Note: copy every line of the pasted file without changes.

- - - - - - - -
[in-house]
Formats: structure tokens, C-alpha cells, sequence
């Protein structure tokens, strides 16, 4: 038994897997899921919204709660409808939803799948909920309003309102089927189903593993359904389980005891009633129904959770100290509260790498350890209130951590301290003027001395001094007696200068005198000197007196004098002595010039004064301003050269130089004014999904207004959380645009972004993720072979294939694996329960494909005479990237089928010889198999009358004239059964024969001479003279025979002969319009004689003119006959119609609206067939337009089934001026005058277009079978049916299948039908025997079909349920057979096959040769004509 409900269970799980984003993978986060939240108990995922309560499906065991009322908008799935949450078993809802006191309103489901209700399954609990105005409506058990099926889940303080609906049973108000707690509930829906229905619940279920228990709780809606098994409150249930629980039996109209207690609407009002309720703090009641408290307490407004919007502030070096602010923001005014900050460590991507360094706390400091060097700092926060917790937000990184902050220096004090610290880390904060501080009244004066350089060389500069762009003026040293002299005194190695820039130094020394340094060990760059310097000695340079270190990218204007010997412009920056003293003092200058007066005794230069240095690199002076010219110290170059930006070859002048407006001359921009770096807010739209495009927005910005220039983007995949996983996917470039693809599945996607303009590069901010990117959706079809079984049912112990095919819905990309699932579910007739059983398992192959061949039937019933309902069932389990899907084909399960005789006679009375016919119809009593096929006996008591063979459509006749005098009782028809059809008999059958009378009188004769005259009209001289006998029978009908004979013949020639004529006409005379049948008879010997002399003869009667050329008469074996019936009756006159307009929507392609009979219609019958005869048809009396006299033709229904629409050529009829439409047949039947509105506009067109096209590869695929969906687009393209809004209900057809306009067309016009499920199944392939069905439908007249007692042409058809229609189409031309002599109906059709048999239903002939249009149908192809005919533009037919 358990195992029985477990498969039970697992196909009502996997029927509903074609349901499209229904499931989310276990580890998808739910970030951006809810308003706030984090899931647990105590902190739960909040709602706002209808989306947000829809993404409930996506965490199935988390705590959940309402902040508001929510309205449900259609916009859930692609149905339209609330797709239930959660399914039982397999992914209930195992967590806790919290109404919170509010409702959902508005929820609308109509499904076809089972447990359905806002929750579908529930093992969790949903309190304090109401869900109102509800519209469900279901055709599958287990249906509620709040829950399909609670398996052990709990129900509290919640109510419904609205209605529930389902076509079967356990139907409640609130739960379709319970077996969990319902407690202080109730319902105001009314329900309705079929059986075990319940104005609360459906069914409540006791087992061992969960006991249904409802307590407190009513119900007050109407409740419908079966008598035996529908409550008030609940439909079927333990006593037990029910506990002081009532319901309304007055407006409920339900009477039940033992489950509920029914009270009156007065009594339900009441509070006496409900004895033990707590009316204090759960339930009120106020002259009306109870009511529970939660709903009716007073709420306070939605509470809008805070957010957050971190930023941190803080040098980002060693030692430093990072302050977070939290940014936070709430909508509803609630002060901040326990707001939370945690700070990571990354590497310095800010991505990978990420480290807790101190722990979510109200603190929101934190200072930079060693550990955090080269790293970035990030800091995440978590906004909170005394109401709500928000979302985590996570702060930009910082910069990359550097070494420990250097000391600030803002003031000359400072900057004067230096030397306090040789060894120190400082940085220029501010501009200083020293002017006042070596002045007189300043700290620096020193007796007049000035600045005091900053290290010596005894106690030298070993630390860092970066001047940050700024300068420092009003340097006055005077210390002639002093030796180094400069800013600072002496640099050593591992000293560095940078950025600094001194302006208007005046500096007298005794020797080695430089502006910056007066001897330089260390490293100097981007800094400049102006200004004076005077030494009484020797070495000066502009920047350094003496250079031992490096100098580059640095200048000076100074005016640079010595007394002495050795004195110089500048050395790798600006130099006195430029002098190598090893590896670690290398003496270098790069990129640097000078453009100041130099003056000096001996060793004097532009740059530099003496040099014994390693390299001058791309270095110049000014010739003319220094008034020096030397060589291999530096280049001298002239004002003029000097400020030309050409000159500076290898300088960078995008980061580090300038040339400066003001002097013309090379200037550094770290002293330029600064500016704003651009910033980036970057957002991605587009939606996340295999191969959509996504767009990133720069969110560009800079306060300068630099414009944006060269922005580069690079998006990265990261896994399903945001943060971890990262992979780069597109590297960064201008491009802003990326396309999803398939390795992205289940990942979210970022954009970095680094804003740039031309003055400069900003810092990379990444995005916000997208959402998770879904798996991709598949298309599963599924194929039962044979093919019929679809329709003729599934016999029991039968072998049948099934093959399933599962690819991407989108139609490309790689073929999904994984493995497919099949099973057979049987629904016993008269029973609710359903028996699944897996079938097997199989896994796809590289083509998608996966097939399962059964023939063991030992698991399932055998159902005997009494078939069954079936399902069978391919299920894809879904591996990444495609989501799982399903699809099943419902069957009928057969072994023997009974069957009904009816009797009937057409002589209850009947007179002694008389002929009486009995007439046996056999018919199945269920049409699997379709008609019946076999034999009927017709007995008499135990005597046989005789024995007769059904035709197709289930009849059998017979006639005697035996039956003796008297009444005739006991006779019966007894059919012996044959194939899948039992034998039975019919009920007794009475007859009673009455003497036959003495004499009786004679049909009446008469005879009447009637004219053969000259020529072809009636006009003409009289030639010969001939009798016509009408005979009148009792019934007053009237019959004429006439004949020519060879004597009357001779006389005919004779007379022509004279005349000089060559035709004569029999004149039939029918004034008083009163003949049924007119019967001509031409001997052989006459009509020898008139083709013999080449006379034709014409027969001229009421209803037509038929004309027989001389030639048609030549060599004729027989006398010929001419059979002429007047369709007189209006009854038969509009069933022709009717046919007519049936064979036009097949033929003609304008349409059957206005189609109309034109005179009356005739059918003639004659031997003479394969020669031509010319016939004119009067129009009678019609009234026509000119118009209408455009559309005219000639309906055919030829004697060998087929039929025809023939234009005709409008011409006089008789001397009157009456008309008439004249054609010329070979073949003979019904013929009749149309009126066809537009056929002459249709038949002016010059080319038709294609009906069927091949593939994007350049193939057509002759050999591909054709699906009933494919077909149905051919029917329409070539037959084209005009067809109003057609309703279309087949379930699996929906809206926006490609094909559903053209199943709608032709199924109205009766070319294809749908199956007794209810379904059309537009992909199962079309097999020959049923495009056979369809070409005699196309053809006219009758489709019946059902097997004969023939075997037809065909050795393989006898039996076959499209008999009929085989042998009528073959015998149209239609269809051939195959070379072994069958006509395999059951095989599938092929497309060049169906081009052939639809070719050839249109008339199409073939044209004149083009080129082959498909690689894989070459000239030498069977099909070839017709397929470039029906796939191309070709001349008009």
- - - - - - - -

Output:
[in-house]
Formats: structure tokens, C-alpha cells, sequence
């Protein structure tokens, strides 16, 4: 038994897997899921919204709660409808939803799948909920309003309102089927189903593993359904389980005891009633129904959770100290509260790498350890209130951590301290003027001395001094007696200068005198000197007196004098002595010039004064301003050269130089004014999904207004959380645009972004993720072979294939694996329960494909005479990237089928010889198999009358004239059964024969001479003279025979002969319009004689003119006959119609609206067939337009089934001026005058277009079978049916299948039908025997079909349920057979096959040769004509 409900269970799980984003993978986060939240108990995922309560499906065991009322908008799935949450078993809802006191309103489901209700399954609990105005409506058990099926889940303080609906049973108000707690509930829906229905619940279920228990709780809606098994409150249930629980039996109209207690609407009002309720703090009641408290307490407004919007502030070096602010923001005014900050460590991507360094706390400091060097700092926060917790937000990184902050220096004090610290880390904060501080009244004066350089060389500069762009003026040293002299005194190695820039130094020394340094060990760059310097000695340079270190990218204007010997412009920056003293003092200058007066005794230069240095690199002076010219110290170059930006070859002048407006001359921009770096807010739209495009927005910005220039983007995949996983996917470039693809599945996607303009590069901010990117959706079809079984049912112990095919819905990309699932579910007739059983398992192959061949039937019933309902069932389990899907084909399960005789006679009375016919119809009593096929006996008591063979459509006749005098009782028809059809008999059958009378009188004769005259009209001289006998029978009908004979013949020639004529006409005379049948008879010997002399003869009667050329008469074996019936009756006159307009929507392609009979219609019958005869048809009396006299033709229904629409050529009829439409047949039947509105506009067109096209590869695929969906687009393209809004209900057809306009067309016009499920199944392939069905439908007249007692042409058809229609189409031309002599109906059709048999239903002939249009149908192809005919533009037919 358990195992029985477990498969039970697992196909009502996997029927509903074609349901499209229904499931989310276990580890998808739910970030951006809810308003706030984090899931647990105590902190739960909040709602706002209808989306947000829809993404409930996506965490199935988390705590959940309402902040508001929510309205449900259609916009859930692609149905339209609330797709239930959660399914039982397999992914209930195992967590806790919290109404919170509010409702959902508005929820609308109509499904076809089972447990359905806002929750579908529930093992969790949903309190304090109401869900109102509800519209469900279901055709599958287990249906509620709040829950399909609670398996052990709990129900509290919640109510419904609205209605529930389902076509079967356990139907409640609130739960379709319970077996969990319902407690202080109730319902105001009314329900309705079929059986075990319940104005609360459906069914409540006791087992061992969960006991249904409802307590407190009513119900007050109407409740419908079966008598035996529908409550008030609940439909079927333990006593037990029910506990002081009532319901309304007055407006409920339900009477039940033992489950509920029914009270009156007065009594339900009441509070006496409900004895033990707590009316204090759960339930009120106020002259009306109870009511529970939660709903009716007073709420306070939605509470809008805070957010957050971190930023941190803080040098980002060693030692430093990072302050977070939290940014936070709430909508509803609630002060901040326990707001939370945690700070990571990354590497310095800010991505990978990420480290807790101190722990979510109200603190929101934190200072930079060693550990955090080269790293970035990030800091995440978590906004909170005394109401709500928000979302985590996570702060930009910082910069990359550097070494420990250097000391600030803002003031000359400072900057004067230096030397306090040789060894120190400082940085220029501010501009200083020293002017006042070596002045007189300043700290620096020193007796007049000035600045005091900053290290010596005894106690030298070993630390860092970066001047940050700024300068420092009003340097006055005077210390002639002093030796180094400069800013600072002496640099050593591992000293560095940078950025600094001194302006208007005046500096007298005794020797080695430089502006910056007066001897330089260390490293100097981007800094400049102006200004004076005077030494009484020797070495000066502009920047350094003496250079031992490096100098580059640095200048000076100074005016640079010595007394002495050795004195110089500048050395790798600006130099006195430029002098190598090893590896670690290398003496270098790069990129640097000078453009100041130099003056000096001996060793004097532009740059530099003496040099014994390693390299001058791309270095110049000014010739003319220094008034020096030397060589291999530096280049001298002239004002003029000097400020030309050409000159500076290898300088960078995008980061580090300038040339400066003001002097013309090379200037550094770290002293330029600064500016704003651009910033980036970057957002991605587009939606996340295999191969959509996504767009990133720069969110560009800079306060300068630099414009944006060269922005580069690079998006990265990261896994399903945001943060971890990262992979780069597109590297960064201008491009802003990326396309999803398939390795992205289940990942979210970022954009970095680094804003740039031309003055400069900003810092990379990444995005916000997208959402998770879904798996991709598949298309599963599924194929039962044979093919019929679809329709003729599934016999029991039968072998049948099934093959399933599962690819991407989108139609490309790689073929999904994984493995497919099949099973057979049987629904016993008269029973609710359903028996699944897996079938097997199989896994796809590289083509998608996966097939399962059964023939063991030992698991399932055998159902005997009494078939069954079936399902069978391919299920894809879904591996990444495609989501799982399903699809099943419902069957009928057969072994023997009974069957009904009816009797009937057409002589209850009947007179002694008389002929009486009995007439046996056999018919199945269920049409699997379709008609019946076999034999009927017709007995008499135990005597046989005789024995007769059904035709197709289930009849059998017979006639005697035996039956003796008297009444005739006991006779019966007894059919012996044959194939899948039992034998039975019919009920007794009475007859009673009455003497036959003495004499009786004679049909009446008469005879009447009637004219053969000259020529072809009636006009003409009289030639010969001939009798016509009408005979009148009792019934007053009237019959004429006439004949020519060879004597009357001779006389005919004779007379022509004279005349000089060559035709004569029999004149039939029918004034008083009163003949049924007119019967001509031409001997052989006459009509020898008139083709013999080449006379034709014409027969001229009421209803037509038929004309027989001389030639048609030549060599004729027989006398010929001419059979002429007047369709007189209006009854038969509009069933022709009717046919007519049936064979036009097949033929003609304008349409059957206005189609109309034109005179009356005739059918003639004659031997003479394969020669031509010319016939004119009067129009009678019609009234026509000119118009209408455009559309005219000639309906055919030829004697060998087929039929025809023939234009005709409008011409006089008789001397009157009456008309008439004249054609010329070979073949003979019904013929009749149309009126066809537009056929002459249709038949002016010059080319038709294609009906069927091949593939994007350049193939057509002759050999591909054709699906009933494919077909149905051919029917329409070539037959084209005009067809109003057609309703279309087949379930699996929906809206926006490609094909559903053209199943709608032709199924109205009766070319294809749908199956007794209810379904059309537009992909199962079309097999020959049923495009056979369809070409005699196309053809006219009758489709019946059902097997004969023939075997037809065909050795393989006898039996076959499209008999009929085989042998009528073959015998149209239609269809051939195959070379072994069958006509395999059951095989599938092929497309060049169906081009052939639809070719050839249109008339199409073939044209004149083009080129082959498909690689894989070459000239030498069977099909070839017709397929470039029906796939191309070709001349008009």